What Is Closed-End Credit?
Closed-end credit is a loan or type of credit where the funds are dispersed in full when the loan closes and must be paid back, including interest and finance charges, by a specific date. The loan may require regular principal and interest payments, or it may require the full payment of principal at maturity.
Many financial institutions also refer to closed-end credit as "installment loans" or "secured loans." Financial institutions, banks, and credit unions offer closed-end credit agreements.
- Closed-end credit is a loan or type of credit where the funds are dispersed in full when the loan closes and must be paid back, including interest and finance charges, by a specific date.
- Many financial institutions also refer to closed-end credit as "installment loans" or "secured loans."
- Closed-end credit agreements allow borrowers to buy expensive items–such as a house, a car, a boat, furniture, or appliances–and then pay for those items in the future.
How Closed-End Credit Works
Closed-end credit is an agreement between a lender and a borrower (or business). The lender and borrower agree to the amount borrowed, the loan amount, the interest rate, and the monthly payment; all of these factors are dependent on the borrower's credit rating. For a borrower, obtaining closed-end credit is an effective way to establish a good credit rating by demonstrating that the borrower is creditworthy.
Generally, real estate and auto loans are closed-end credit. Conversely, home equity lines of credit (HELOC) and credit cards are examples of open-end credit. Open-end credit agreements are also sometimes referred to as revolving credit accounts. The difference between these two types of credit is mainly in the terms of the debt and how the debt is repaid. With closed-end credit, debt instruments are acquired for a particular purpose and for a set period of time. At the end of a set period, the individual or business must pay the entirety of the loan, including any interest payments or maintenance fees.
Open-end credit arrangements are not restricted to a specific use or duration, and there is no set date when the consumer must repay all of the borrowed sums. Instead, these debt instruments set a maximum amount that can be borrowed and require monthly payments based on the size of the outstanding balance.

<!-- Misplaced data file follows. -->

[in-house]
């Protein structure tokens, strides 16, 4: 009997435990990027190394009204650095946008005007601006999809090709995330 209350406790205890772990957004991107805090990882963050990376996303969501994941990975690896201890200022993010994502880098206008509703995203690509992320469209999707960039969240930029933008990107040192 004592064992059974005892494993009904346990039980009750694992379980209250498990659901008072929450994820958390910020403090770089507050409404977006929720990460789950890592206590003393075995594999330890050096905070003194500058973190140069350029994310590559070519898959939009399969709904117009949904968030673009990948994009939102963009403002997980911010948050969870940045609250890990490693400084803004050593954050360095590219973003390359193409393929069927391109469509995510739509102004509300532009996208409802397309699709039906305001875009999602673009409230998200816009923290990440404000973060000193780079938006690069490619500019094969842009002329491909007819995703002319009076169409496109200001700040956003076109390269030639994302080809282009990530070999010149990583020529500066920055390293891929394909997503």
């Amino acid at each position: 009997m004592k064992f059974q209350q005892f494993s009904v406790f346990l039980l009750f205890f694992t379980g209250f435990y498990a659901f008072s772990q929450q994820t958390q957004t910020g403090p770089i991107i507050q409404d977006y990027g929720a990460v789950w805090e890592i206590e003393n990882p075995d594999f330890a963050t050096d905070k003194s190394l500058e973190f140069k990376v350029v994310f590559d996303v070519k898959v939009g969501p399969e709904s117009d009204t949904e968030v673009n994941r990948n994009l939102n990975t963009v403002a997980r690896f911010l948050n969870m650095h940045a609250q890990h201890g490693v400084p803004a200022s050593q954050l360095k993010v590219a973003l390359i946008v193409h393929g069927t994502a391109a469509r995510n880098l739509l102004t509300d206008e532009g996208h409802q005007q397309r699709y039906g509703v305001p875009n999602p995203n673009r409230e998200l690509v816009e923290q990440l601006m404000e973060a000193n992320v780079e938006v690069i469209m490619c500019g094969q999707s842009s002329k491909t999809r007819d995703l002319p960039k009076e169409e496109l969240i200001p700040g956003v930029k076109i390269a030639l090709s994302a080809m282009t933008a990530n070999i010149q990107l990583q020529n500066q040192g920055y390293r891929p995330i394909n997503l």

Closed-end credit agreements allow borrowers to buy expensive items and then pay for those items in the future. Closed-end credit agreements may be used to finance a house, a car, a boat, furniture, or appliances.
Unlike open-end credit, closed-end credit does not revolve or offer available credit. Also, the loan terms cannot be modified.
With closed-end credit, both the interest rate and monthly payments are fixed. However, the interest rates and terms vary by company and industry. In general, interest rates for closed-end credit are lower than for open-end credit. Interest accrues daily on the outstanding balance. Although most closed-end credit loans offer fixed interest rates, a mortgage loan can offer either a fixed or a variable interest rate.
Borrowers who wish to be approved for a closed-end loan or other types of credit arrangement must inform the lender of the purpose of the loan. In some instances, the lender may require a down payment.
Secured Closed-End Credit vs. Unsecured Closed-End Credit
Closed-end credit arrangements may be secured and unsecured loans. Closed-end secured loans are loans backed by collateral—usually an asset like a home or a car—that can be used as payment to the lender if you don't pay back the loan. Secured loans offer faster approval. However, loan terms for unsecured loans are generally shorter than secured loans.
Some lenders may charge a prepayment penalty if a loan is paid before its actual due date. The lender may also assess penalty fees if there are no payments by the specified due date. If the borrower defaults on the loan payments, the lender can repossess the property. A default can occur when a borrower is unable to make timely payments, misses payments, or avoids or stops making payments.
For certain loans, such as auto, mortgage, or boat loans, the lender retains the title until the loan is paid in full. After the loan is paid, the lender transfers the title to the owner. A title is a document that proves the owner of a property item, such as a car, a house, or a boat.